History of Indoor Hockey

Indoor hockey was developed in Germany during the 1950's and quickly spread to other European nations. Beligum was one of the countries to adopt the field hockey variant, and in 1966 Rene Frank (a Beligum native, who was later to become President of the FIH), persuaded the German Hockey Associations to give responsibility over the rules of Indoor Hockey to the FIH. This led to the FIH recognising indoor hockey in its constituition in 1968.

Whereas in many countries field hockey is played all year long, in Germany and Austria the hockey season is divided evenly into a field hockey half in summer and an indoor hockey season in winter. There has been criticism that this impairs these countries' chances in international field hockey competition, but on the other hand the north European climate favours indoor hockey in winter, as outdoor pitches may be unplayable due to snow and ice. In Germany's case one could argue that it complements and enhances skills of their players with the German Women winning Gold in Athens Olympics and German Men winning the 2006 Field Hockey World Cup, the 2007 Indoor Hockey World Cup and Gold at the 2008 Beijing Olympics.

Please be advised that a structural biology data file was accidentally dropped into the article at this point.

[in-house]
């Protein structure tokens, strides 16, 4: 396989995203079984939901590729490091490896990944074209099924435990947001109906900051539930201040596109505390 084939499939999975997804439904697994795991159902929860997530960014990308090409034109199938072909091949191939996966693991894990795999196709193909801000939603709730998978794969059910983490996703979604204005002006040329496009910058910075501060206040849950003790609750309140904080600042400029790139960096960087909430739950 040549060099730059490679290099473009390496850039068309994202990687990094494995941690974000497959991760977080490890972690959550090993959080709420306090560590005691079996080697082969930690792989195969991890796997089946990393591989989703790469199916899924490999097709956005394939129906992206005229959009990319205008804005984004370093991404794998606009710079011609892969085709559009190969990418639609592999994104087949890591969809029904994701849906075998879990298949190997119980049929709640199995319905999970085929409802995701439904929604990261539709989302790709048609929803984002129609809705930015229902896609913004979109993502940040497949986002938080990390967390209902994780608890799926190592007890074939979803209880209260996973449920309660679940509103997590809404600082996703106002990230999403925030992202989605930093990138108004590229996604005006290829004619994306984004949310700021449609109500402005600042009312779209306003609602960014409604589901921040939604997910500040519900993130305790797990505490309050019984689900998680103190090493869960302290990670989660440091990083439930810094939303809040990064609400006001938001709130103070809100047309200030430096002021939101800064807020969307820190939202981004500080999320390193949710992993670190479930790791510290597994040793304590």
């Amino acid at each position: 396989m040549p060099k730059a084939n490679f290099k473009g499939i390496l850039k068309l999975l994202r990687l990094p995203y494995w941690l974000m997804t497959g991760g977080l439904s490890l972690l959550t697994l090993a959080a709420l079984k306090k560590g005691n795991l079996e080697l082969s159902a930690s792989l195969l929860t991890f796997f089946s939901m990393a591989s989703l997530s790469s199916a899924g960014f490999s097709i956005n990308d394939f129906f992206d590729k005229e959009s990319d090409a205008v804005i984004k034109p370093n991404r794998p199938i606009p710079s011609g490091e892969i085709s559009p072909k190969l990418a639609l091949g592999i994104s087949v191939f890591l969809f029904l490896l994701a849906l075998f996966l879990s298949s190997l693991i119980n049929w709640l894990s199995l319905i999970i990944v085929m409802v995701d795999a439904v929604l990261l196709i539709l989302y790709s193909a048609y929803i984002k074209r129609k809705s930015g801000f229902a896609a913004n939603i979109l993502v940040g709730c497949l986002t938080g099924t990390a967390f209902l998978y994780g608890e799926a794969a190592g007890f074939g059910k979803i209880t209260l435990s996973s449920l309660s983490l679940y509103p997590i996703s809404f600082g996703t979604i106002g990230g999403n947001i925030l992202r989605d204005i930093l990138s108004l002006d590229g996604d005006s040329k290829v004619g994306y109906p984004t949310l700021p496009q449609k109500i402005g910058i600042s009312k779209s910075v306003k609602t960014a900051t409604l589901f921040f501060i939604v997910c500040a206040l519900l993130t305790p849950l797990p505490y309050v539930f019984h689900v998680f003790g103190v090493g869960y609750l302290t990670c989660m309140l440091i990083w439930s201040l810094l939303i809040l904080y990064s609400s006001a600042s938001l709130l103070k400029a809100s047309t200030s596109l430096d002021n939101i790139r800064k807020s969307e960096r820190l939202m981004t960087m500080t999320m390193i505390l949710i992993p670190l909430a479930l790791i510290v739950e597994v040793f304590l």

In Germany indoor hockey is quite popular with many players, as due to the smaller fields and the use of side boardas the game / play is much faster. It is also both technically and physically very demanding.

The first FIH sanctioned tournament matches of Indoor Hockey were played in 1972, with the first Indoor World Cup played in 2003.

Definition of Indoor Hockey

(source: Wikipedia)

Traditionally and mainly played as a pastime by outdoor field hockey players during the off-season, when the outdoor pitches are frozen, or alternatively conditions are too hot for outdoor play. Indoor hockey is played in regular national and international championships. 


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